“When you hear of wars and insurrections, do not be terrified; for these things must take place first, but the end will not follow immediately.” Luke 21:9 (NRSV)
This past week, we saw the horrible devastation and loss of life in the Philippines. One U.S. army general flew over a residential area and reported seeing thousands of bodies on the ground and houses washed away or leveled to the ground. Those who are left have no place to sleep, they have lost their homes and many of their family members. People are starving, thirsty, and trying to figure out what to do next. Looting has begun, and relief efforts are slow in arriving. It must seem like the end of the world to them.
When we think back to last year, it must have seemed the same way to the folks in New York and New Jersey with Hurricane Sandy, or to those in Louisiana and Mississippi after Hurricane Katrina, or Japan following the tsunami, or the earthquake in Haiti, the attacks on the World Trade Center towers in 2011, or the Vietnamese people when a horrible war broke out in their country, or in Korea, or during World War II and the Holocaust or World War I or the American Revolution or the tribal wars in Africa or . . . or . . . or. We could go on and on with the list of times when everything seemed to be crumbling around the people of that era. Surely, they believed that it was the end of time.
The Jesus followers of the early church believed that Jesus would return any moment, but he didn’t. All the signs were there of false prophets, earthquakes, famines, plagues, persecution, and devastation. It must have seemed like the end of time and that Jesus would be coming back to establish the eternal kingdom on earth, but it still didn’t happen.
Jesus doesn’t promise that we won’t suffer; in fact, he assures us that choosing to follow him will actually bring us more suffering, alienation, and hardship. What he does promise is that he will be with us. Luke 21:19 hold this promise: “By your endurance you will gain your souls.” (NRSV). The thing that always assures me is that Jesus knows what I’m going through in my every day life as well as what it is like for others to suffer. He gets it!
He knows what it is like to lose a father to death (even though we don’t read about that in the scriptures, his earthly father Joseph clearly is out of the picture by the time Jesus begins his ministry). Jesus knows what it is like to laugh, play, cry, grieve, be betrayed by friends, love others, be an outcast, be a leader, be abused, and any number of other human experiences because he WAS human. He was God in the flesh, and because Jesus experience the full gamut of human life, God also understands what we are going through. Jesus is with us all the way on this journey. “. . . I will give you words and a wisdom that none of your opponents will be able to withstand or contradict.” (v. 15 NRSV).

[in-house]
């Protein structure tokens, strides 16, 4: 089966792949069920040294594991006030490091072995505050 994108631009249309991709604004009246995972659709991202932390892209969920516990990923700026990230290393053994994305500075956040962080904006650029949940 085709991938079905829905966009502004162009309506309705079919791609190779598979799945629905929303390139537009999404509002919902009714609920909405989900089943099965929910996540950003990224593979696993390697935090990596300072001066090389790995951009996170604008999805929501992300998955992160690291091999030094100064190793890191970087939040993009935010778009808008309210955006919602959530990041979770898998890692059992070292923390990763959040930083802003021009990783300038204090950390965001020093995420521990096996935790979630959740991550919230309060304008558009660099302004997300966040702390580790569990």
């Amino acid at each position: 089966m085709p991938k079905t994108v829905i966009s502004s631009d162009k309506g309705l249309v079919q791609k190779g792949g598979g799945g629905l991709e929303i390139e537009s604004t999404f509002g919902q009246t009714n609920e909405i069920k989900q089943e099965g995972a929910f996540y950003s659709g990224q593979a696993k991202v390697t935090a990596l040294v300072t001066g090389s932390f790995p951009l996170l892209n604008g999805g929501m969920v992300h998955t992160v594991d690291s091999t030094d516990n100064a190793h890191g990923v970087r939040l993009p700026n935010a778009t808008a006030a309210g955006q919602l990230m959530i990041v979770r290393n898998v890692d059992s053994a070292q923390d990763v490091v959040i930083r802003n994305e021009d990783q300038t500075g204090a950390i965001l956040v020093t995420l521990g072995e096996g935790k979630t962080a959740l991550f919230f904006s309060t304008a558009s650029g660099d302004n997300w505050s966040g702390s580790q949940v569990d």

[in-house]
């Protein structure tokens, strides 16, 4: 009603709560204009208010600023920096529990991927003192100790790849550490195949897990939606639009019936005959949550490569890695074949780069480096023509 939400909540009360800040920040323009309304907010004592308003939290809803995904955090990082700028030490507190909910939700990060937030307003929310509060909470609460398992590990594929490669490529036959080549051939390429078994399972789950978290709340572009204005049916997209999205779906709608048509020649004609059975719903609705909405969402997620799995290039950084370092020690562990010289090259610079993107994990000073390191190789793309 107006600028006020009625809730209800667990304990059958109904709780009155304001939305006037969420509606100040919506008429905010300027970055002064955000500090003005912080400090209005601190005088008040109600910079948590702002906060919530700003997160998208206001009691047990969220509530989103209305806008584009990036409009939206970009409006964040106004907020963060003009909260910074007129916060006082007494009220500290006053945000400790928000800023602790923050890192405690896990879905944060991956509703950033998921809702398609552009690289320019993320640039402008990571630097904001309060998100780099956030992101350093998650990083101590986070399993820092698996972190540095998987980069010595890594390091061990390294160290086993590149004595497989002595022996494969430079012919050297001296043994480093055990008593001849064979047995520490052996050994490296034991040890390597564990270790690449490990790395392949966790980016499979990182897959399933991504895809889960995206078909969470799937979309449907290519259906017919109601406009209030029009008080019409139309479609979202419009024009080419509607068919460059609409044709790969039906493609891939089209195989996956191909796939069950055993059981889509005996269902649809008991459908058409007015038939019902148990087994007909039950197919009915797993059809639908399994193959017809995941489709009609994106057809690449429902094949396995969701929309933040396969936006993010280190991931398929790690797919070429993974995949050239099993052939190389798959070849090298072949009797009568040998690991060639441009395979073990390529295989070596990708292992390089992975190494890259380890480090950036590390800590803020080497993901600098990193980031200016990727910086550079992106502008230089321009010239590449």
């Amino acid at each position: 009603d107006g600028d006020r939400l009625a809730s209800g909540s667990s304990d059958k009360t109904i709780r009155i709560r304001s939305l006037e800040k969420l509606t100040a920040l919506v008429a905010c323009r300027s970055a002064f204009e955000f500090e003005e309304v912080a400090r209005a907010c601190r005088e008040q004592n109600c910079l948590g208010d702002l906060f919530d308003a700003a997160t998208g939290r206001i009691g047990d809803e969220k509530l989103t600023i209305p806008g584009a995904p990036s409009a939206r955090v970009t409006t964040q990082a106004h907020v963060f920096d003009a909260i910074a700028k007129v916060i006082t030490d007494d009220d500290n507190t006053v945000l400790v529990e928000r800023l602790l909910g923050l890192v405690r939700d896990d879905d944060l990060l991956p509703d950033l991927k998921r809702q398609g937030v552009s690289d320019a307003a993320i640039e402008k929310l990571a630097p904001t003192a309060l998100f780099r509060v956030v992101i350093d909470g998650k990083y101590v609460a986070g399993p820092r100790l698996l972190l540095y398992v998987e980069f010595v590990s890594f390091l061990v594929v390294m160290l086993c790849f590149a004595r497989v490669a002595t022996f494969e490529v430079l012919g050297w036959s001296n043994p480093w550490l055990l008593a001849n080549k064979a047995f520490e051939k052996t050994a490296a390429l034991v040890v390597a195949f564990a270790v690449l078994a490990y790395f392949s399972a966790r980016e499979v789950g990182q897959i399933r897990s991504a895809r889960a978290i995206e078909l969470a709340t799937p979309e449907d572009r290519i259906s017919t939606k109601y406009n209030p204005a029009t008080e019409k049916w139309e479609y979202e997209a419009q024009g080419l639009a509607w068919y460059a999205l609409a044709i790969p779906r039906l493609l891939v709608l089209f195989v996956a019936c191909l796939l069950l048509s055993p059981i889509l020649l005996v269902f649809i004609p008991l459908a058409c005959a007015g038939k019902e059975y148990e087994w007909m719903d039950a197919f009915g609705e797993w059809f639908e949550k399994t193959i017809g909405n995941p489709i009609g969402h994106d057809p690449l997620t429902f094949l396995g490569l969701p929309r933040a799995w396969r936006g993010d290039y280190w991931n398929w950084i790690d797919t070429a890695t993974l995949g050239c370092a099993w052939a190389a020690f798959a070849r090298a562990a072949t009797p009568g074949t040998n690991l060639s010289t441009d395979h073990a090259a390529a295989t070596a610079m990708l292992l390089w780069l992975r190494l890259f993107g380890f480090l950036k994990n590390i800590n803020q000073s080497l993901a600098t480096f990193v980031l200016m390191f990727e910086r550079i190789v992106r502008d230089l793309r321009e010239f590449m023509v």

When the 9/11 attacks happened, people flocked to the churches. Some were terrified and seeking answers. Many have since wandered away, not satisfied or willing to make a complete commitment to Christ. And yet, perhaps some seeds were planted so that the next time their world seemed to be coming to and end such as the death of a loved one, loss of job, or illness, they might have a sense of the presence of Jesus with them.
Our family is dealing with my mother’s Alzheimer’s Disease. This past week, we moved her to a long term care facility. For my dad, it was a heart wrenching decision, and for my siblings and me, it was so hard to see them going through this. But they both have a strong faith that is helping them get through this – along with our support and care. Last summer, Mom and I had a conversation during one of her moments of clarity when she told me she talked to God all the time and wanted to be with God. She said that she would see her parents and was ready to go. I pray, for her sake, that she will have her prayer answered soon.
For us, as a family, it may seem like the end, but through our faith and drawing together as a family, we recognize the presence of Christ in our midst as we take this journey. The essence of who my mother is here on earth has gradually faded away, but her soul is strong. My dad is strong, and at 90 years old, he has great wisdom and perseverance. I see the presence of God personally in them and in my siblings who are all strong in faith, and I’m grateful for God’s love in our lives.
Do not be terrified, Jesus said. My mom isn’t terrified. For her, the return of Christ will be when she meets him face to face in the near future. For the rest of us, it’s a matter of faith and trust. We don’t know the future, but we do know that Jesus has already gone on ahead of us and has paved the way, and he is with us throughout our lives and through all of the world. Thanks be to God!